As a Mahayana Buddhist, I don’t differentiate between the attainment of Mahayana and Theravada Buddhist masters.
While the goal of attainment in Theravada Buddhism is widely considered a lesser goal than in Mahayana Buddhism, this is not fundamentally the case:
Samma Sambuddha is a self-enlightened Buddha. That is, a Buddha who realises the Truth (Nibbana) by himself, without the assistance of a teacher…
The last Buddha was of this catergory.
Pacceka Buddha also attains Nibbana without the assistance of a teacher, but unlike theSamma Sambuddha he cannot teach the Dhamma.
Savaka Buddha or Arahat attains Nibbana by following the teachings given by a Samma Sambuddha.
In terms of their Enlightenment, all three Buddhas are identical, but they reach this state by different means (with or without a teacher), and may or may not be able to teach.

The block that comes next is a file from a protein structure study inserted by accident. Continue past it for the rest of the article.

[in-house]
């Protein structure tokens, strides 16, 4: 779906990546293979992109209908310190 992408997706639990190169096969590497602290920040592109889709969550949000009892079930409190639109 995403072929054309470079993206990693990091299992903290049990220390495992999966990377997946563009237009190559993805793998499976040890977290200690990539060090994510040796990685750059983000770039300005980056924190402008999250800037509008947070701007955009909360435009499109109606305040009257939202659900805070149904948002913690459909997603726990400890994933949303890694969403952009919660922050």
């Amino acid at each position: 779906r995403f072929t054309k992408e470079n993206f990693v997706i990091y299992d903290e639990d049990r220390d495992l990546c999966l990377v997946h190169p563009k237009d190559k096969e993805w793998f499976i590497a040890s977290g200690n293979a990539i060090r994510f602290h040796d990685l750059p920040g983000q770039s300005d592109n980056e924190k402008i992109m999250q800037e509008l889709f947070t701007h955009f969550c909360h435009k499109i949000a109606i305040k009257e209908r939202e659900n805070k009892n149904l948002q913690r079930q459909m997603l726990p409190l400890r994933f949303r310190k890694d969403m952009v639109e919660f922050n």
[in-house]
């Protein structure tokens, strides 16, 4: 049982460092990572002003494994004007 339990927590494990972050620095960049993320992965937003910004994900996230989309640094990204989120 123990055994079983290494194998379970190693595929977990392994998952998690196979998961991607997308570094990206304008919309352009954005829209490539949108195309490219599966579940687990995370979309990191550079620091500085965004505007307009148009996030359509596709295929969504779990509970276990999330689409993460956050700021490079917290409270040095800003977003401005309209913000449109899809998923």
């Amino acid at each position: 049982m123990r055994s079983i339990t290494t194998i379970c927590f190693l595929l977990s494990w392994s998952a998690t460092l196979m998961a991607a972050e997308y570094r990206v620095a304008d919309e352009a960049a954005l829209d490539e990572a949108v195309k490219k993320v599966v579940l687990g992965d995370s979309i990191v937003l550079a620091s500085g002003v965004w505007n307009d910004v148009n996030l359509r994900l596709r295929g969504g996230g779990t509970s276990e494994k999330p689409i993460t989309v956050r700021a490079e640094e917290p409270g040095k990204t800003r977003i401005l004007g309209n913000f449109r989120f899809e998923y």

If a living person in the Theravada tradition is widely believed to have attained Nirvana, I take that seriously.
If the Buddha taught 84,000 paths to enlightenment, as is widely taught in Mahayana Buddhism, then Theravada Buddhism is included among those paths:
The Basic Points Unifying the Theravāda and the Mahāyāna is an important Buddhist ecumenical statement created in 1967 during the First Congress of the World Buddhist Sangha Council (WBSC), where its founder Secretary-General, the late Venerable Pandita Pimbure Sorata Thera, requested the Ven. Walpola Rahula to present a concise formula for the unification of all the different Buddhist traditions. This text was then unanimously approved by the Council…